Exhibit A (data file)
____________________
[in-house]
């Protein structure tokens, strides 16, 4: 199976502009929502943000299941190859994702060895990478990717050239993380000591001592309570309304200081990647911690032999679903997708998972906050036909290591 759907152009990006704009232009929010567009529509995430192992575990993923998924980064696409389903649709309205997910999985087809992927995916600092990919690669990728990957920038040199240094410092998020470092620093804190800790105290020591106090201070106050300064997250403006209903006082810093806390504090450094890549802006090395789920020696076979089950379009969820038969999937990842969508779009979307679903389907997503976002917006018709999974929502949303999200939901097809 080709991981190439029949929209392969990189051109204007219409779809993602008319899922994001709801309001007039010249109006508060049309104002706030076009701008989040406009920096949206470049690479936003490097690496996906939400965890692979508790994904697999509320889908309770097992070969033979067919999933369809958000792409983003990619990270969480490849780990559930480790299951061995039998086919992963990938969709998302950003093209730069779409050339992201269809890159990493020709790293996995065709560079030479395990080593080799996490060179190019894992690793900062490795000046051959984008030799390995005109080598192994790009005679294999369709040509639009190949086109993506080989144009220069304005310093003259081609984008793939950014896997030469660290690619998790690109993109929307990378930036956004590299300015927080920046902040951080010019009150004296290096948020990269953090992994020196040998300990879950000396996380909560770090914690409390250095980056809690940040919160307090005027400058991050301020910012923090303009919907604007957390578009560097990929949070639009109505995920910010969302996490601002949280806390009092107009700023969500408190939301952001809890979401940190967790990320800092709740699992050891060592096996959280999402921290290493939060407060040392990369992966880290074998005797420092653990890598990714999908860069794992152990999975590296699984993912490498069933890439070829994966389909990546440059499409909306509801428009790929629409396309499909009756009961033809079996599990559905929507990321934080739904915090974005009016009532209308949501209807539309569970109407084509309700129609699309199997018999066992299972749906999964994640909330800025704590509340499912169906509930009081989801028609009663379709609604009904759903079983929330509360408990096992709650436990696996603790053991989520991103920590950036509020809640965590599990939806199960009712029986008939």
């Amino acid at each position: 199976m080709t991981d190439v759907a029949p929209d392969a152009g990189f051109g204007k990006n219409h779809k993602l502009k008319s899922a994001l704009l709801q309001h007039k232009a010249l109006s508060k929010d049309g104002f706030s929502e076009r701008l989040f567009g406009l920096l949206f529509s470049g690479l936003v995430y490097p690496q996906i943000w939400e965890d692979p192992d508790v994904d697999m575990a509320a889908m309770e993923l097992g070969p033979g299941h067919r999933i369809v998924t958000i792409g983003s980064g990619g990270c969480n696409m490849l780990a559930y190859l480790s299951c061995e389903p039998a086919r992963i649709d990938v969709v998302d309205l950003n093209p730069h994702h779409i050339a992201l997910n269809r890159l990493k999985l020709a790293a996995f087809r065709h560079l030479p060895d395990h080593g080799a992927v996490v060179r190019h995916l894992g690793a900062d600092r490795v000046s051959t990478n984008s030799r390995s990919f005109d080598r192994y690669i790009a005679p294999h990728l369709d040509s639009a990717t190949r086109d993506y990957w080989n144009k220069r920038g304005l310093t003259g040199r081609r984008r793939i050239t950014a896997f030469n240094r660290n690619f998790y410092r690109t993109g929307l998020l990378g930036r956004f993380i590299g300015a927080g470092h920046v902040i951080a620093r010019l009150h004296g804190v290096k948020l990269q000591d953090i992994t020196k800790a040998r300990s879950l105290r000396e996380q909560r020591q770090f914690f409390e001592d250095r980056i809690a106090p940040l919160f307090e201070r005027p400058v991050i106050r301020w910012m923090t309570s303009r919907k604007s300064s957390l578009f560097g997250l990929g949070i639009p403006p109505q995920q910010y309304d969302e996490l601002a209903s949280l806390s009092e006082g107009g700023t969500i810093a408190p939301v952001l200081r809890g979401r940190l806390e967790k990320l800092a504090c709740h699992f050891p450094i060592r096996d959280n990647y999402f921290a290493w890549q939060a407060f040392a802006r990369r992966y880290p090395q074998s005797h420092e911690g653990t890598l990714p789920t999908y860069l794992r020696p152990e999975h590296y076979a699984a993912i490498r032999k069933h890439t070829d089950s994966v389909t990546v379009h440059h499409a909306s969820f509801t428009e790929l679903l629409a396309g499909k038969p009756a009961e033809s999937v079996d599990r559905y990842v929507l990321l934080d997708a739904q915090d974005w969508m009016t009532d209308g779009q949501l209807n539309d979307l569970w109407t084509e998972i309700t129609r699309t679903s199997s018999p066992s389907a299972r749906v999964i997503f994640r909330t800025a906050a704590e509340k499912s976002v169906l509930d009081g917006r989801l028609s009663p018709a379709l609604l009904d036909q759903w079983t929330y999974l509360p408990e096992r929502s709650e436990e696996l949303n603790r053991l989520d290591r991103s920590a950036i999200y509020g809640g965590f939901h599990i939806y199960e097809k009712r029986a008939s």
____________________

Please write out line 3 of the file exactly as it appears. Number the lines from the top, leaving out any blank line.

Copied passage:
């Amino acid at each position: 199976m080709t991981d190439v759907a029949p929209d392969a152009g990189f051109g204007k990006n219409h779809k993602l502009k008319s899922a994001l704009l709801q309001h007039k232009a010249l109006s508060k929010d049309g104002f706030s929502e076009r701008l989040f567009g406009l920096l949206f529509s470049g690479l936003v995430y490097p690496q996906i943000w939400e965890d692979p192992d508790v994904d697999m575990a509320a889908m309770e993923l097992g070969p033979g299941h067919r999933i369809v998924t958000i792409g983003s980064g990619g990270c969480n696409m490849l780990a559930y190859l480790s299951c061995e389903p039998a086919r992963i649709d990938v969709v998302d309205l950003n093209p730069h994702h779409i050339a992201l997910n269809r890159l990493k999985l020709a790293a996995f087809r065709h560079l030479p060895d395990h080593g080799a992927v996490v060179r190019h995916l894992g690793a900062d600092r490795v000046s051959t990478n984008s030799r390995s990919f005109d080598r192994y690669i790009a005679p294999h990728l369709d040509s639009a990717t190949r086109d993506y990957w080989n144009k220069r920038g304005l310093t003259g040199r081609r984008r793939i050239t950014a896997f030469n240094r660290n690619f998790y410092r690109t993109g929307l998020l990378g930036r956004f993380i590299g300015a927080g470092h920046v902040i951080a620093r010019l009150h004296g804190v290096k948020l990269q000591d953090i992994t020196k800790a040998r300990s879950l105290r000396e996380q909560r020591q770090f914690f409390e001592d250095r980056i809690a106090p940040l919160f307090e201070r005027p400058v991050i106050r301020w910012m923090t309570s303009r919907k604007s300064s957390l578009f560097g997250l990929g949070i639009p403006p109505q995920q910010y309304d969302e996490l601002a209903s949280l806390s009092e006082g107009g700023t969500i810093a408190p939301v952001l200081r809890g979401r940190l806390e967790k990320l800092a504090c709740h699992f050891p450094i060592r096996d959280n990647y999402f921290a290493w890549q939060a407060f040392a802006r990369r992966y880290p090395q074998s005797h420092e911690g653990t890598l990714p789920t999908y860069l794992r020696p152990e999975h590296y076979a699984a993912i490498r032999k069933h890439t070829d089950s994966v389909t990546v379009h440059h499409a909306s969820f509801t428009e790929l679903l629409a396309g499909k038969p009756a009961e033809s999937v079996d599990r559905y990842v929507l990321l934080d997708a739904q915090d974005w969508m009016t009532d209308g779009q949501l209807n539309d979307l569970w109407t084509e998972i309700t129609r699309t679903s199997s018999p066992s389907a299972r749906v999964i997503f994640r909330t800025a906050a704590e509340k499912s976002v169906l509930d009081g917006r989801l028609s009663p018709a379709l609604l009904d036909q759903w079983t929330y999974l509360p408990e096992r929502s709650e436990e696996l949303n603790r053991l989520d290591r991103s920590a950036i999200y509020g809640g965590f939901h599990i939806y199960e097809k009712r029986a008939s």